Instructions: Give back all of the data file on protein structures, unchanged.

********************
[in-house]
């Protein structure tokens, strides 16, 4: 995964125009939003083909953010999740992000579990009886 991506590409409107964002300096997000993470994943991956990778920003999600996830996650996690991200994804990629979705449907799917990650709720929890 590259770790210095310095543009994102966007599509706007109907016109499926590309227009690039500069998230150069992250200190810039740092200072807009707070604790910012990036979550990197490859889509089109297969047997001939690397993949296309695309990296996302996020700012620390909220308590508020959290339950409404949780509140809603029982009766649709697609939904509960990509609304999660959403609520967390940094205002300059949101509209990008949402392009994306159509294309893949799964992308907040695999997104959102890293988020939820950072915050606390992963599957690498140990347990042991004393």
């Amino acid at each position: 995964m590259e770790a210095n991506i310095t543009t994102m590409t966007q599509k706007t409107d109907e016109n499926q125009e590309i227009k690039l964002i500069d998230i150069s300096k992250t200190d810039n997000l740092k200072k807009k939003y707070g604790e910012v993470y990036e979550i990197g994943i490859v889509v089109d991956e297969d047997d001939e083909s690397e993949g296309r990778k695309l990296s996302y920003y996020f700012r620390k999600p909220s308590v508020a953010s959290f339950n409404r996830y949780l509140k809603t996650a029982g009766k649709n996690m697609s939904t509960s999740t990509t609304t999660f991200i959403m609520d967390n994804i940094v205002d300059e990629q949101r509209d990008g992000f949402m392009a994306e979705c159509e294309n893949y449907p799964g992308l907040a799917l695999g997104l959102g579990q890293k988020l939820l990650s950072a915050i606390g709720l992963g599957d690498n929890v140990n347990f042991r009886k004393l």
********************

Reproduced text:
[in-house]
């Protein structure tokens, strides 16, 4: 995964125009939003083909953010999740992000579990009886 991506590409409107964002300096997000993470994943991956990778920003999600996830996650996690991200994804990629979705449907799917990650709720929890 590259770790210095310095543009994102966007599509706007109907016109499926590309227009690039500069998230150069992250200190810039740092200072807009707070604790910012990036979550990197490859889509089109297969047997001939690397993949296309695309990296996302996020700012620390909220308590508020959290339950409404949780509140809603029982009766649709697609939904509960990509609304999660959403609520967390940094205002300059949101509209990008949402392009994306159509294309893949799964992308907040695999997104959102890293988020939820950072915050606390992963599957690498140990347990042991004393």
């Amino acid at each position: 995964m590259e770790a210095n991506i310095t543009t994102m590409t966007q599509k706007t409107d109907e016109n499926q125009e590309i227009k690039l964002i500069d998230i150069s300096k992250t200190d810039n997000l740092k200072k807009k939003y707070g604790e910012v993470y990036e979550i990197g994943i490859v889509v089109d991956e297969d047997d001939e083909s690397e993949g296309r990778k695309l990296s996302y920003y996020f700012r620390k999600p909220s308590v508020a953010s959290f339950n409404r996830y949780l509140k809603t996650a029982g009766k649709n996690m697609s939904t509960s999740t990509t609304t999660f991200i959403m609520d967390n994804i940094v205002d300059e990629q949101r509209d990008g992000f949402m392009a994306e979705c159509e294309n893949y449907p799964g992308l907040a799917l695999g997104l959102g579990q890293k988020l939820l990650s950072a915050i606390g709720l992963g599957d690498n929890v140990n347990f042991r009886k004393l």